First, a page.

And...Cut

March 13, 2018
By LiveFromNewYork SILVER, Frederick, Maryland
LiveFromNewYork SILVER, Frederick, Maryland
5 articles 0 photos 1 comment

Favorite Quote:
"If you want to be happy, be."
-Leo Tolstoy


Lionel Carver had the rigid routine of a genius. Up at 5, black coffee, crisp paper and brisk walk to work. Without it, he could not fathom how he would ever have room to think. His first thought on that fateful day was of The Distrust, his film currently languishing in the editing room. It was going to be impeccable, he could just feel it. The Times and the Post and Wall Street Journal always called his direction impeccable. Impeccable. He loved the way the word danced on his tongue. A small part of him glowed with pride every time the word was used to describe his hard work. As long as those airheads don’t bungle Jenna’s big scene...he thought as he walked past the sleeping form of his wife, Suzanne.
As he reached the silent kitchen, he found the instruments of coffee preparation right where he had laid them out the night before. He measured out the precise amount of coffee, mind still on the film. All these new editors-the new girls especially-they don’t know a damn thing about this!. His mind was full of meticulous, bullet-pointed notes of cuts and changes to be made. His head was always clear when he was thinking of his movies.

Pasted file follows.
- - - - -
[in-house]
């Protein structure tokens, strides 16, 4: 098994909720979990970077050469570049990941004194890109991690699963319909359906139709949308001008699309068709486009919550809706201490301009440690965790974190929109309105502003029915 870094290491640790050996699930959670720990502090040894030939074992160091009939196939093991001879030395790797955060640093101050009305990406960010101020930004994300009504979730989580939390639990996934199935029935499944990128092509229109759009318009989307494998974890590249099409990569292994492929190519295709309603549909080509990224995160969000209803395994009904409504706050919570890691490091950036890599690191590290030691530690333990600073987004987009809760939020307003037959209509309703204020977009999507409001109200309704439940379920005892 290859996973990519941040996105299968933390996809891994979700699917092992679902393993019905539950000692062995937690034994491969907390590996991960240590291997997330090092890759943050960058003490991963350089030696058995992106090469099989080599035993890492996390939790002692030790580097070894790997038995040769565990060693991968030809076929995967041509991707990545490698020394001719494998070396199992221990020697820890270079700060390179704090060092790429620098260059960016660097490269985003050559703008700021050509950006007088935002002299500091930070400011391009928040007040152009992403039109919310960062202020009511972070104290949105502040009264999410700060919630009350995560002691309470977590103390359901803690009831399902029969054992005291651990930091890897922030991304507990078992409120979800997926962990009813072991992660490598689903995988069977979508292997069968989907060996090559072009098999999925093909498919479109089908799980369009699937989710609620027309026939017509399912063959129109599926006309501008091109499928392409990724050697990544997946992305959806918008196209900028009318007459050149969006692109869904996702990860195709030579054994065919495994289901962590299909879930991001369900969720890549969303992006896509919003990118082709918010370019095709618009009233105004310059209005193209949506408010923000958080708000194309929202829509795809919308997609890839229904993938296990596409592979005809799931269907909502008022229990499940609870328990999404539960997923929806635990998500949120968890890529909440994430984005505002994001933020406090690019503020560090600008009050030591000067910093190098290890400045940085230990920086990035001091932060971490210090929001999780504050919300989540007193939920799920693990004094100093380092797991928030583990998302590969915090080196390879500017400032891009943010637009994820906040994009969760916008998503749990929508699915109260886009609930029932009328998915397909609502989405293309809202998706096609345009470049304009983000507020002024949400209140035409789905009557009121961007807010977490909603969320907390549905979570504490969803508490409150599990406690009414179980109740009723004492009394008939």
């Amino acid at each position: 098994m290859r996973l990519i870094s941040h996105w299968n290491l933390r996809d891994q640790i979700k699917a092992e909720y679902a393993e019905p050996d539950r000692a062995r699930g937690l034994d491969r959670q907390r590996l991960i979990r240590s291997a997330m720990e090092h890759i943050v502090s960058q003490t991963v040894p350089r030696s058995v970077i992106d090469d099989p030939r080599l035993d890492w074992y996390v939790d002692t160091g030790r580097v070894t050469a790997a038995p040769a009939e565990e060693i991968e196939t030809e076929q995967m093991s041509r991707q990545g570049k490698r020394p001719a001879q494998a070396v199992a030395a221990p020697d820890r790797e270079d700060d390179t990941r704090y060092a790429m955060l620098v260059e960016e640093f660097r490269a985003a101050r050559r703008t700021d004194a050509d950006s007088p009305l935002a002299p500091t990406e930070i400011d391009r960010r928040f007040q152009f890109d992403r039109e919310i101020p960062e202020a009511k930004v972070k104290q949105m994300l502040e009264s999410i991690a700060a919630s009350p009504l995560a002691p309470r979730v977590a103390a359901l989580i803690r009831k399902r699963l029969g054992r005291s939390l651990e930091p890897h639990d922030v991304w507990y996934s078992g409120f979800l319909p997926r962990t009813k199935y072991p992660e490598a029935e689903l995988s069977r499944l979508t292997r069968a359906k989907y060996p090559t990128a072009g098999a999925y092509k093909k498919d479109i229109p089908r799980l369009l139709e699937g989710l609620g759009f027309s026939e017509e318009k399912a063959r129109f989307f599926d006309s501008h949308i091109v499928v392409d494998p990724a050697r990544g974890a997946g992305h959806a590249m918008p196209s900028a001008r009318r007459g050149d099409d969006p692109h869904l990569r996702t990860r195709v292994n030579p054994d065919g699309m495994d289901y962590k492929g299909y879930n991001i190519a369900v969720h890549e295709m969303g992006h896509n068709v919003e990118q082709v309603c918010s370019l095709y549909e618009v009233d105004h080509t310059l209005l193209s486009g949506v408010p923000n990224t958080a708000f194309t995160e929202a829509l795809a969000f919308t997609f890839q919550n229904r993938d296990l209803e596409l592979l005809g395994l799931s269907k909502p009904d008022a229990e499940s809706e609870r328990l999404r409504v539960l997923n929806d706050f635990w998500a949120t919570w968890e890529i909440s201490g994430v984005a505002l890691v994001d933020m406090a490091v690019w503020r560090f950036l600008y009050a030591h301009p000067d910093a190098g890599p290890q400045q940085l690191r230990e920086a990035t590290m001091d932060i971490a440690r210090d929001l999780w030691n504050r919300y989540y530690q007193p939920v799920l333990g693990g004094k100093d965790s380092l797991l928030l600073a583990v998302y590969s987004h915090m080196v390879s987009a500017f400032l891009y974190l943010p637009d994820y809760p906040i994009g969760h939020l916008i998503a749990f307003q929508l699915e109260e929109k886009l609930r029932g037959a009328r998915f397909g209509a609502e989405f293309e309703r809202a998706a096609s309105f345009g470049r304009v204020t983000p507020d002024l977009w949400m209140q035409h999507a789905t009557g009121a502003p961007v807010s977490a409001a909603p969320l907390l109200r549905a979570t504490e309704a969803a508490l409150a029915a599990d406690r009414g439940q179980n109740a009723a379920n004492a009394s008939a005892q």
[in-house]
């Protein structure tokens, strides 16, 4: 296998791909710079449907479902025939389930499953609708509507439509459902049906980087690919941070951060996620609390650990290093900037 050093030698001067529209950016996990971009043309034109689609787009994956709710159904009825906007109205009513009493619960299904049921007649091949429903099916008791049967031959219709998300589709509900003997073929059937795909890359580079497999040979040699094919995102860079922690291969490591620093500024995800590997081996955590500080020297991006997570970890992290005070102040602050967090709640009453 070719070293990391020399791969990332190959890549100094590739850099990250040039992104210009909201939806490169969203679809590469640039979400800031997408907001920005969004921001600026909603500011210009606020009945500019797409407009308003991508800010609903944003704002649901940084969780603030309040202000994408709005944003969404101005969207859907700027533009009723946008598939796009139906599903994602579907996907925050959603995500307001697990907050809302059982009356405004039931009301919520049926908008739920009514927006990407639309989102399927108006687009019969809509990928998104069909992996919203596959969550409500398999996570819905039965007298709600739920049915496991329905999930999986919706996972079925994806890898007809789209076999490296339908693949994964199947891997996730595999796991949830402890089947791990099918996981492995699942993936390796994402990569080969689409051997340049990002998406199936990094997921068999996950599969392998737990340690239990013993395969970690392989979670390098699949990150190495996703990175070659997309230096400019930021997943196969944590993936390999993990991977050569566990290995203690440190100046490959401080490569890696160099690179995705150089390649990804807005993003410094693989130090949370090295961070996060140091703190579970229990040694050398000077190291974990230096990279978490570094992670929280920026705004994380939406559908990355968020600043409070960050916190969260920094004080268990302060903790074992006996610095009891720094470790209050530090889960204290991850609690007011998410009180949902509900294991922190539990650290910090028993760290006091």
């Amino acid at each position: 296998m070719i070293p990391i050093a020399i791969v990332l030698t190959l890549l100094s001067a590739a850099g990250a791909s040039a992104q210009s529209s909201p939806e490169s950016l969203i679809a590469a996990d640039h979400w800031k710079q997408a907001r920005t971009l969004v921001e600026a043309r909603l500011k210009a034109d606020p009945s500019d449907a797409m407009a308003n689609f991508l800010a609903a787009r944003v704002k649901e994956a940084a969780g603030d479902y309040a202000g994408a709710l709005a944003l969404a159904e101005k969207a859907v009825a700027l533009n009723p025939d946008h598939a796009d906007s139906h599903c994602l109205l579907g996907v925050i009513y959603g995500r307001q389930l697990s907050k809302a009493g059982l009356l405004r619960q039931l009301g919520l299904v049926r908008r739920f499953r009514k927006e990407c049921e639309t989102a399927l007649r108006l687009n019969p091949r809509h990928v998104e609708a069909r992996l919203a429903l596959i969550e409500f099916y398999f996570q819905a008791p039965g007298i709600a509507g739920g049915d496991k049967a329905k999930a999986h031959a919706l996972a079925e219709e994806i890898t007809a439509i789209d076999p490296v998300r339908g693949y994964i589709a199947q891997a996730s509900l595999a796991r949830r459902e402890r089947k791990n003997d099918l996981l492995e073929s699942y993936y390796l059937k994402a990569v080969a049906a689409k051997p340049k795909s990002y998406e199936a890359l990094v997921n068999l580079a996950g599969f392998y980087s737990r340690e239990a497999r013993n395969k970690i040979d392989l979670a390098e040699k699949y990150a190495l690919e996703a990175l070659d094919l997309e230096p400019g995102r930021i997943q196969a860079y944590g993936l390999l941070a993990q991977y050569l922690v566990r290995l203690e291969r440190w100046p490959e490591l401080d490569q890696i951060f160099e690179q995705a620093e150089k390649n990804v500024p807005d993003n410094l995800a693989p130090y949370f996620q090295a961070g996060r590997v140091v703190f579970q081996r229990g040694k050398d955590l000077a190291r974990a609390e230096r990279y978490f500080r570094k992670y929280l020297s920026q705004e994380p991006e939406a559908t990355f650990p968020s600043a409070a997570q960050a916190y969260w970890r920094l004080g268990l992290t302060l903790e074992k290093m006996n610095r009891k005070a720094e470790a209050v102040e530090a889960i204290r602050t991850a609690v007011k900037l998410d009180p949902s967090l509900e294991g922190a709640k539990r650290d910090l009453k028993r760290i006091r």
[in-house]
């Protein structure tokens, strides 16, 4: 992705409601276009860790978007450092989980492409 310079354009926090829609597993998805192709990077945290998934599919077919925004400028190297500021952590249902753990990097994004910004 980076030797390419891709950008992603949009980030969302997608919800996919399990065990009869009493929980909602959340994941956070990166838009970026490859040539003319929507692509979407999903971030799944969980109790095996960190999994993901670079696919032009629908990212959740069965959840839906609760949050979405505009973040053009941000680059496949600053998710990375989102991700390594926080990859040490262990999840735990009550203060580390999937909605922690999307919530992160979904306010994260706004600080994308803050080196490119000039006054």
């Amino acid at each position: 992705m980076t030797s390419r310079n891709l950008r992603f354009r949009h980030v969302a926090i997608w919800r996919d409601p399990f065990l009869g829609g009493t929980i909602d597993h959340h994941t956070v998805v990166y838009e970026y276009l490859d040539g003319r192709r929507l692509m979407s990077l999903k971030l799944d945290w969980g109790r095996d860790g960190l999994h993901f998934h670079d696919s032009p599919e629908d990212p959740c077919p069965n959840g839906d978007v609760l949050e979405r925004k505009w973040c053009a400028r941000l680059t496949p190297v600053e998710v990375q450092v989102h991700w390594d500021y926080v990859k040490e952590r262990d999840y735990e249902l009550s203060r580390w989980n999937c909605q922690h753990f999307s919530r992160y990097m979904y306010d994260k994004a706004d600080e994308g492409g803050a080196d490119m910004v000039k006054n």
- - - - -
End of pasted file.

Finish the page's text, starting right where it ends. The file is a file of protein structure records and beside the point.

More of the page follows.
He looked at the oil-painting calendar above the microwave. July 23, his father’s birthday. He nearly winced, his orderly thoughts interrupted by the sneering face that haunted his childhood. Constant belittling, humiliation, nastiness, and that one fateful day when he was 13. He had been asking for money to go out to the movies (something he wouldn't have asked his father, but Psycho had just come out and he was flat broke). They argued, as they always did, until in a spittle-flecked rage his father yelled it. You’re not my son. The words had struck him hard, wedging themselves under his skin like shrapnel.
It was all his mother’s fault, really, he had rationalized. She’d been the one to have the affair with the bellhop. Without that, his father wouldn’t have been driven to cruelty, wouldn’t have later stopped Lionel from going to school for film. He almost started crying at the kitchen counter, face reddening with embarrassment even though he was alone. Often he was successful in suppressing his memories, but sometimes they came upon him with a vengeance. He regained composure quickly, but the feeling remained. For many years, he had felt nothing but shame and despair, dangling at a cliff’s edge. He remembered how surprised Suzanne had been when he finally quit that accounting job to move to Hollywood.
The newspaper hadn’t arrived yet, making him feel miffed, but he was able to occupy himself. His mind drifted from editing to his leading lady, Jenna Summerston. She was so innocent, so naive to how the movie business worked. Yet she was actress of great skill and pathos. Breakfast was passed replaying one of her scenes (the one that bumped the movie’s rating up to NC-17) over and over in his head. What grace, what energy!
Lionel dressed silently, mind on his work. He had to get down to the editing office in an hour, something that shouldn’t be a challenge, as the office is just a few blocks from his home. As he was busy getting ready, he heard Suzanne’s sleep-coated voice from across the bedroom.
“Leaving already? It’s so early, dear.”